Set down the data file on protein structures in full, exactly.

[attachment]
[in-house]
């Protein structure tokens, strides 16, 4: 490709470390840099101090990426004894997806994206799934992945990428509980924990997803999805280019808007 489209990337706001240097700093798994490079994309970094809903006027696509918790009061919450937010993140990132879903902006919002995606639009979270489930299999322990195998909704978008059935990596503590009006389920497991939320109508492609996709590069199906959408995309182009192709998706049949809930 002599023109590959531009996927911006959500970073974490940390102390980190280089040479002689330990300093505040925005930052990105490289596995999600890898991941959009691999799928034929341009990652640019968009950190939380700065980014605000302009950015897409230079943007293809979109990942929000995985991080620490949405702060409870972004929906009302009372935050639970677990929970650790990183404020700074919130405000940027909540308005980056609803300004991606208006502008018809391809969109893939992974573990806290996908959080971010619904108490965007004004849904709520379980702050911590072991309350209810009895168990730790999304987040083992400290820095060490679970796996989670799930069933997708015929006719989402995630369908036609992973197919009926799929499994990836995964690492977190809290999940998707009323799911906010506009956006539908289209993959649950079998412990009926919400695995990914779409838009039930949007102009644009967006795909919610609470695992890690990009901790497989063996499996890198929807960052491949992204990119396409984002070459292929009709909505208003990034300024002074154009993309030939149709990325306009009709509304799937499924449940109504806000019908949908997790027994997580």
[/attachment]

[in-house]
């Protein structure tokens, strides 16, 4: 490709470390840099101090990426004894997806994206799934992945990428509980924990997803999805280019808007 489209990337706001240097700093798994490079994309970094809903006027696509918790009061919450937010993140990132879903902006919002995606639009979270489930299999322990195998909704978008059935990596503590009006389920497991939320109508492609996709590069199906959408995309182009192709998706049949809930 002599023109590959531009996927911006959500970073974490940390102390980190280089040479002689330990300093505040925005930052990105490289596995999600890898991941959009691999799928034929341009990652640019968009950190939380700065980014605000302009950015897409230079943007293809979109990942929000995985991080620490949405702060409870972004929906009302009372935050639970677990929970650790990183404020700074919130405000940027909540308005980056609803300004991606208006502008018809391809969109893939992974573990806290996908959080971010619904108490965007004004849904709520379980702050911590072991309350209810009895168990730790999304987040083992400290820095060490679970796996989670799930069933997708015929006719989402995630369908036609992973197919009926799929499994990836995964690492977190809290999940998707009323799911906010506009956006539908289209993959649950079998412990009926919400695995990914779409838009039930949007102009644009967006795909919610609470695992890690990009901790497989063996499996890198929807960052491949992204990119396409984002070459292929009709909505208003990034300024002074154009993309030939149709990325306009009709509304799937499924449940109504806000019908949908997790027994997580």